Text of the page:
Neither of them were praying, “Lord, make me the pope!” We can say that for sure. And we can likewise be sure that neither of them were praying, “Lord, whatever you do, don’t make Bergoglio pope!” or “Don’t make Ratzinger pope!”

I think we can imagine that they were both humbly praying something like, “Lord, give us the shepherd we need. May Your holy will be done. Give us the loving shepherd, after Your own Heart, that You have chosen.”

Now, how do we know so clearly that they both prayed more or less like this, in their innermost hearts, on that day? Because we know what they both are, deep down. We know what they both have in common, which makes their differences, real as those differences may be, seem small.

Both of these two men, Ratzinger and Bergoglio, Pope-Emeritus Benedict and Pope Francis—both have lived their long lives as devout Catholic priests. They are both the same, fundamentally: prayerful, dutiful priests. They both have really only wanted to do one thing: shepherd the flock according to the Heart of Christ. I, for one, admire them both and love them both very much. Above all, because they are such beautiful priests.

Let’s thank the Lord especially at Mass on Good-Shepherd Sunday for all the prayerful, dutiful shepherds He has given us in our lives. None of us would be here right now, if it weren’t for the shepherds we have had. The priests who gave us our sacraments of initiation, who have heard our confessions, and who have fed us from the holy altar with the medicine of immortality, the flesh and blood of Christ our God. Thank you, Lord, for guiding us through the shepherds you have given us!

And Viva Papa Francesco!

See the Chimney, Believe in the Trinity

Christ blessing Savior World el Greco

As the Father has life in Himself, so He has granted the Son also to have life in Himself. (John 5)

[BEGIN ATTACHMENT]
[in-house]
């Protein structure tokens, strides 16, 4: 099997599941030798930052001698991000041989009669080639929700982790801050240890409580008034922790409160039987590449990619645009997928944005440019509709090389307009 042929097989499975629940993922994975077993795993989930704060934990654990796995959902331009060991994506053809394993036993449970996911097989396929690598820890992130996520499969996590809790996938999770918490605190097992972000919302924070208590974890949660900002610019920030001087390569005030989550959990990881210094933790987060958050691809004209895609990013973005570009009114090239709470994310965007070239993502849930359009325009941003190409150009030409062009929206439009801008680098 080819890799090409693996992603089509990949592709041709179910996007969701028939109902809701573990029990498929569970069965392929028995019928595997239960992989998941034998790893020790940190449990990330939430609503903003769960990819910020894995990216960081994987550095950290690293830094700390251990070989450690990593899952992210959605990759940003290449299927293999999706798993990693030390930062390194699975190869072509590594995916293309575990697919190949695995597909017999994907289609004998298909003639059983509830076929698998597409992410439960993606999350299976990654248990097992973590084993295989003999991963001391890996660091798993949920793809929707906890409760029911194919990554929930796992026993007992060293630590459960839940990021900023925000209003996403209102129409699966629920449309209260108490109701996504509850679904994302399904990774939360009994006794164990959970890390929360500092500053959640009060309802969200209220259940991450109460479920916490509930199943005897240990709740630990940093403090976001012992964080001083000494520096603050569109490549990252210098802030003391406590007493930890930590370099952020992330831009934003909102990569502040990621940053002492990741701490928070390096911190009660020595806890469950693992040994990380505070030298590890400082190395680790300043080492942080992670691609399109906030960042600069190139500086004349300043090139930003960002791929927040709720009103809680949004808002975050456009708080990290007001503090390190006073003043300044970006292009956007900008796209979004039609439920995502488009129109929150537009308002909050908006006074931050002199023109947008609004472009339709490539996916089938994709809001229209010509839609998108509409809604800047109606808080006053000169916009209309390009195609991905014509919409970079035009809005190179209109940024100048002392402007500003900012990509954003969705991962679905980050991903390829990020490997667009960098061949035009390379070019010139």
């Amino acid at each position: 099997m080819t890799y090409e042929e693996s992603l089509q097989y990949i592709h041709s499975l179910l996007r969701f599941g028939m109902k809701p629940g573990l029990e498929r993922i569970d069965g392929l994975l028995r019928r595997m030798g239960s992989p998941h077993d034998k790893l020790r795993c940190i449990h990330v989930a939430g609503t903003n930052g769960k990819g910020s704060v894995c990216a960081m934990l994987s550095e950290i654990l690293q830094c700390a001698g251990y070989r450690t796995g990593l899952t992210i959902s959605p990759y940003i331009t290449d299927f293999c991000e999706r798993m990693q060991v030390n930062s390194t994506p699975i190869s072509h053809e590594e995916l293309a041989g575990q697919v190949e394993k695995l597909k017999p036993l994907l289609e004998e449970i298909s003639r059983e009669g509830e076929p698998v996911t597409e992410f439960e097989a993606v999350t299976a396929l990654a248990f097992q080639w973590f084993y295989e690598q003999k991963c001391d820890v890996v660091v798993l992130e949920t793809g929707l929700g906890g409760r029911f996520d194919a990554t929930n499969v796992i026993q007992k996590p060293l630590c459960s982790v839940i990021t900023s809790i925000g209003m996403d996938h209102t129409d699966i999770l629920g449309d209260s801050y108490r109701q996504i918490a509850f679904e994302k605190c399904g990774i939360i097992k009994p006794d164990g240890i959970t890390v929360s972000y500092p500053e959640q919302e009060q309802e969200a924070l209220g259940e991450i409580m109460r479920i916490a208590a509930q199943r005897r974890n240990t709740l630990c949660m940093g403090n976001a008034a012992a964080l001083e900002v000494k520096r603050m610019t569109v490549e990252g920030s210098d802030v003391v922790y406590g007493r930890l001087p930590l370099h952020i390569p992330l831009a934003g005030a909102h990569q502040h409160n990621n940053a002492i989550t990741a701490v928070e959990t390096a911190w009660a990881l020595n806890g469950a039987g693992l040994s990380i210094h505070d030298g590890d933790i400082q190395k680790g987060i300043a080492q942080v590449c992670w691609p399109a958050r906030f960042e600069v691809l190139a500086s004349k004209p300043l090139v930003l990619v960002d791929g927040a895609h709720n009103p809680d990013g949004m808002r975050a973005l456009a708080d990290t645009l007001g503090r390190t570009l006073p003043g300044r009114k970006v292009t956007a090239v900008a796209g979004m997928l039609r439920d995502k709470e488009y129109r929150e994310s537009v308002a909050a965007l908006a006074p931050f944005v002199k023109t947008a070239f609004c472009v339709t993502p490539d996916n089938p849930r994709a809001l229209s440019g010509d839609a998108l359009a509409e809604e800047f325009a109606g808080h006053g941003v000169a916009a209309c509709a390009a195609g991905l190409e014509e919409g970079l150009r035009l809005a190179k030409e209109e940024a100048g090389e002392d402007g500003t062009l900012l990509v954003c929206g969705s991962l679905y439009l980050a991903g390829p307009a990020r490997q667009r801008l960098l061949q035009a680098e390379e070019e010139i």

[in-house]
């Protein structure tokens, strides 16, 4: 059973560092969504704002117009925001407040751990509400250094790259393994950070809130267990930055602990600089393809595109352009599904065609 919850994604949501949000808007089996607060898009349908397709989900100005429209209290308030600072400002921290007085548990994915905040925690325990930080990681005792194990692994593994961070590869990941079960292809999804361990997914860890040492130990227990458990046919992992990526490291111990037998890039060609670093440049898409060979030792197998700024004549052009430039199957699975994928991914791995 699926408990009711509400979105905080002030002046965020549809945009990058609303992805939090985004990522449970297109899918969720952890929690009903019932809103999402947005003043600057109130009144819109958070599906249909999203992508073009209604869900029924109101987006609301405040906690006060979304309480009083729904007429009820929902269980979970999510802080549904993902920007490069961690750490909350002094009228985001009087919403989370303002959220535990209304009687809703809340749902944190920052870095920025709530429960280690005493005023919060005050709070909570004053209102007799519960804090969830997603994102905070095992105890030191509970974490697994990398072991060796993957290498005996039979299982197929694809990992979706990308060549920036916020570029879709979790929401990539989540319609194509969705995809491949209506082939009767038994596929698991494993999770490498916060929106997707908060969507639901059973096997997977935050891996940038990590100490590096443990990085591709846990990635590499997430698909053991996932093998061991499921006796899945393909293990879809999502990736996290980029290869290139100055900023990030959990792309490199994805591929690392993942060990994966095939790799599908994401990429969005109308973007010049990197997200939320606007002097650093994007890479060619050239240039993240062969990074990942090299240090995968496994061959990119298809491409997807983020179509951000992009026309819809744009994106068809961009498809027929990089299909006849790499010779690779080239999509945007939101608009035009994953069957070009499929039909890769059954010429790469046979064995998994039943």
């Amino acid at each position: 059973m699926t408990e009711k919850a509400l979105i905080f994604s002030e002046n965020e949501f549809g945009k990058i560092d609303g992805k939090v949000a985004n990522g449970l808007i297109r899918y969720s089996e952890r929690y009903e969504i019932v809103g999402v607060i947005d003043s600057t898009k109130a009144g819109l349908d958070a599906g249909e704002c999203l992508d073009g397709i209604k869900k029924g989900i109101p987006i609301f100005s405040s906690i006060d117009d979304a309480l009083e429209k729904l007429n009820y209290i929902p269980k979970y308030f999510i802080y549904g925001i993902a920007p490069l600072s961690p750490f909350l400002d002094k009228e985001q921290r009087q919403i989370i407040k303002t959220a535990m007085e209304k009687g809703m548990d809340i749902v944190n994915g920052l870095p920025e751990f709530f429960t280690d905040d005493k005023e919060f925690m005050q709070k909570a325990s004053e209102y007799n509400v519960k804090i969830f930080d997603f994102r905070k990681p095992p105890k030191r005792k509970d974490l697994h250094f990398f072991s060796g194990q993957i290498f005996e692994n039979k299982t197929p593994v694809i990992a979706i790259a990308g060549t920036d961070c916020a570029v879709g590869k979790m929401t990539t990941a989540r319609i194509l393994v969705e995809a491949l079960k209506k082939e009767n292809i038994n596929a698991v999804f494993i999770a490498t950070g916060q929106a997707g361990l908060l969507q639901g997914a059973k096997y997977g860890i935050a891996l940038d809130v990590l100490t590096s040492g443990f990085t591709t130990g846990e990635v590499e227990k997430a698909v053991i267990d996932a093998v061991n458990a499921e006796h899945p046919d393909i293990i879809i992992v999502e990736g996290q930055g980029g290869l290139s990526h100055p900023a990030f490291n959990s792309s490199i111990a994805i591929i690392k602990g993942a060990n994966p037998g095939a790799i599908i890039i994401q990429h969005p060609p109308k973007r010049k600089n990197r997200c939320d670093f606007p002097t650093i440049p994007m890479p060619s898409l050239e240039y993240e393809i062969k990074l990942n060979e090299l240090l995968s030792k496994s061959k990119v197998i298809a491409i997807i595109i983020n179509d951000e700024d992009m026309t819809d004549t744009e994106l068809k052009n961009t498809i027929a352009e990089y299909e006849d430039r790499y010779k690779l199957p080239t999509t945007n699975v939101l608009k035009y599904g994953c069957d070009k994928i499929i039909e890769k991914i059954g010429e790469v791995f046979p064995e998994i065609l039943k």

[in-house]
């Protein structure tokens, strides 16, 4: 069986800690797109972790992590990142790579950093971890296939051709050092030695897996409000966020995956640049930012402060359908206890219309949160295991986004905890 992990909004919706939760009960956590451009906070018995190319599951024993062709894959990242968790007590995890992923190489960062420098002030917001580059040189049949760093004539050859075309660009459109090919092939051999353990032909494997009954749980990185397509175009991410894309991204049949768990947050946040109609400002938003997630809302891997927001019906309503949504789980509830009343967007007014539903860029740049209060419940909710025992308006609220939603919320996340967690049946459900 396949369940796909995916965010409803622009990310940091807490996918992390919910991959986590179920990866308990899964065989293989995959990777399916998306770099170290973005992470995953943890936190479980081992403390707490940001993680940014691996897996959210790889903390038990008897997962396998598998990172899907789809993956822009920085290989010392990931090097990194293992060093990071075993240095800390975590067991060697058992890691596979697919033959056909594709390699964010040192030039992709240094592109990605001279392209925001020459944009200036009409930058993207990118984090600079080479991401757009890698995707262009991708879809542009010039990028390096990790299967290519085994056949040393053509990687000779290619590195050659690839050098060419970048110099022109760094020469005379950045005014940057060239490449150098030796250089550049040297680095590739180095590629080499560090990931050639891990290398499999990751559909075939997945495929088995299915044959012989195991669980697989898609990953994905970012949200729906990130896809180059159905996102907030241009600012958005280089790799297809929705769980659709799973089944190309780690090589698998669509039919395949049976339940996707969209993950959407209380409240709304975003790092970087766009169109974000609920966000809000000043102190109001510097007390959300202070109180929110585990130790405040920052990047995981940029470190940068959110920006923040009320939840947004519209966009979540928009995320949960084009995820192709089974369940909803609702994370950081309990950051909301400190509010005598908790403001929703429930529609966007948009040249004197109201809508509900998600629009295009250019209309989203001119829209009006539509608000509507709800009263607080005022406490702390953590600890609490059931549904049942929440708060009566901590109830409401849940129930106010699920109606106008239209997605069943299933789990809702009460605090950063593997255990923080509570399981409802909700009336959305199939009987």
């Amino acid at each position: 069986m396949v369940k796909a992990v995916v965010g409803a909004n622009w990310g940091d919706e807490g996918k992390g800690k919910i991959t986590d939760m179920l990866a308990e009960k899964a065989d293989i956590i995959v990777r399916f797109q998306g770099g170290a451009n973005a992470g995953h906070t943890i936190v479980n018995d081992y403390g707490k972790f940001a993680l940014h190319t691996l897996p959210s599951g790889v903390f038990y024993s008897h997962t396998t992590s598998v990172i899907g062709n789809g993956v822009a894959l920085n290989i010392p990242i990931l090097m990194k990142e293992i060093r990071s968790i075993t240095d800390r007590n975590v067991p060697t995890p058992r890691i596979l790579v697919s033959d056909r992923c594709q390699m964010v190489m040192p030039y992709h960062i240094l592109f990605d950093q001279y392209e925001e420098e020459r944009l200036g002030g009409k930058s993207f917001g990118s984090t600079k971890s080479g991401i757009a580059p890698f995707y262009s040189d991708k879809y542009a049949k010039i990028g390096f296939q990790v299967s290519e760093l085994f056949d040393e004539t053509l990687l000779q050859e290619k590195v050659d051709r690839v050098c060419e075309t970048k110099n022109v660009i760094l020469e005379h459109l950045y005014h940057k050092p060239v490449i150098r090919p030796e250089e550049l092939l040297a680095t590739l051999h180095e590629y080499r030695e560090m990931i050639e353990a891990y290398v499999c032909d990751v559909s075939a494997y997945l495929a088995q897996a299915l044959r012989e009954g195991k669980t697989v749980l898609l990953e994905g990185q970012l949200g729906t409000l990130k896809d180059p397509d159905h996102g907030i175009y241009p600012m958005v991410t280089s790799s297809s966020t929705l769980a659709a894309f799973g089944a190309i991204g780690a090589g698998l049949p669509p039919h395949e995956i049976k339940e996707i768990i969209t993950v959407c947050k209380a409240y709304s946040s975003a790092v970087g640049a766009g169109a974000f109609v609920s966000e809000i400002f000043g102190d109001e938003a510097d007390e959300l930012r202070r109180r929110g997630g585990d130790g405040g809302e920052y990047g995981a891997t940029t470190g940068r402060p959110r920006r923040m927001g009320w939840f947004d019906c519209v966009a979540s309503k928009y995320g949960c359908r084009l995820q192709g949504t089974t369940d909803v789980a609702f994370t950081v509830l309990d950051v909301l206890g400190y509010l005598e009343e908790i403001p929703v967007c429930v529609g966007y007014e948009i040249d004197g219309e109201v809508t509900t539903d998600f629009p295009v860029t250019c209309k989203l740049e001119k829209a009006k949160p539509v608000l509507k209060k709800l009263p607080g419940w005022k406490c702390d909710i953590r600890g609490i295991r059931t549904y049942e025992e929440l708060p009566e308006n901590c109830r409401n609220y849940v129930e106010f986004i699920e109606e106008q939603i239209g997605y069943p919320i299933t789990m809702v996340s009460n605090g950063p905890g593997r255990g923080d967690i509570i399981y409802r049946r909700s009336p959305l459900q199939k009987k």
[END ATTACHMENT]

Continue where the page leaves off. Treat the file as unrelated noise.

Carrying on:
Today we feel faithful anticipation about the future. We pray that the Lord will give the universal Church a good new shepherd to unify us and govern us.

We do not yet know who our new pope will be. But one thing we know for sure: When he gives his first pontifical blessing from the loggia of St. Peter’s—when he extends his hand toward us, toward the entire world, with his first gesture of fatherly love—he will invoke the name of the Blessed Trinity. He will bless us in nomine Patris et Filii et Spiritus Sancti.

It will do us some good, I think, during these days of fevered excitement about what’s happening in St. Peter’s Square, to focus on the central mysteries of our faith, the truths which we genuinely believe, in the full sense of the word.

The ritual of electing a new Sovereign Pontiff has so many aspects that are strange and arcane to the modern observer, one might be tempted to think that we Catholics ‘believe’ in smoke signals from the Sistine Chapel.

sistine-chimneyBut the stove and the chimney do not constitute mysteries of the holy Catholic faith.

The great mystery of our faith, the mystery of the Trinity, which the new pope will instantly declare and affirm when he blesses us, without giving it a second thought—the mystery of divine love:

That God the Father has a Son, eternally begotten before the ages, Who became man in the fullness of time; that the Father and the Son love each other with an eternal and infinite love, the divine Spirit, Whom the Son pours out upon us from heaven—we believe this.

We can explain the chimney and the smoke. Nothing genuinely mysterious there. Nothing really mysterious about the pope’s white cassock, or about the fact that he will start it all off by speaking Italian. Italy is a great place; Rome is a special city. But there’s nothing literally divine about it.

There is something literally divine, though, about Jesus Christ. There is something literally divine about the Holy Spirit Who sanctifies and gives endless life. And there is something indubitably divine about the heavenly Father Who Christ came to reveal to us.